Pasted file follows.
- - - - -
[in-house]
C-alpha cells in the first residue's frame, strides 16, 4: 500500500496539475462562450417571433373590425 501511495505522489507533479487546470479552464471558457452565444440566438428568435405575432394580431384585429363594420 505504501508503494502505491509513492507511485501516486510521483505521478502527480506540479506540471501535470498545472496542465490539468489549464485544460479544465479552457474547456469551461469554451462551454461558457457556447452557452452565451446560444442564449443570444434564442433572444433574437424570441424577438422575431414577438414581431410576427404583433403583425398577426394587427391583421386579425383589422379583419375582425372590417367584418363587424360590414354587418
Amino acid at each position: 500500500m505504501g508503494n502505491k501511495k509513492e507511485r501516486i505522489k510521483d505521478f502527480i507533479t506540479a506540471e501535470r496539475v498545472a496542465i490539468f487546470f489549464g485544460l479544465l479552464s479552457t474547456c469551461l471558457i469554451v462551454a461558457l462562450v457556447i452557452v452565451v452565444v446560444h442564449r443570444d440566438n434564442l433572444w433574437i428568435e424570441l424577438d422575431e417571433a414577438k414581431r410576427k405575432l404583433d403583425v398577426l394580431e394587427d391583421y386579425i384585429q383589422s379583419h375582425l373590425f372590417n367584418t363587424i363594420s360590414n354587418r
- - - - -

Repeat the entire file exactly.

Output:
[in-house]
C-alpha cells in the first residue's frame, strides 16, 4: 500500500496539475462562450417571433373590425 501511495505522489507533479487546470479552464471558457452565444440566438428568435405575432394580431384585429363594420 505504501508503494502505491509513492507511485501516486510521483505521478502527480506540479506540471501535470498545472496542465490539468489549464485544460479544465479552457474547456469551461469554451462551454461558457457556447452557452452565451446560444442564449443570444434564442433572444433574437424570441424577438422575431414577438414581431410576427404583433403583425398577426394587427391583421386579425383589422379583419375582425372590417367584418363587424360590414354587418
Amino acid at each position: 500500500m505504501g508503494n502505491k501511495k509513492e507511485r501516486i505522489k510521483d505521478f502527480i507533479t506540479a506540471e501535470r496539475v498545472a496542465i490539468f487546470f489549464g485544460l479544465l479552464s479552457t474547456c469551461l471558457i469554451v462551454a461558457l462562450v457556447i452557452v452565451v452565444v446560444h442564449r443570444d440566438n434564442l433572444w433574437i428568435e424570441l424577438d422575431e417571433a414577438k414581431r410576427k405575432l404583433d403583425v398577426l394580431e394587427d391583421y386579425i384585429q383589422s379583419h375582425l373590425f372590417n367584418t363587424i363594420s360590414n354587418r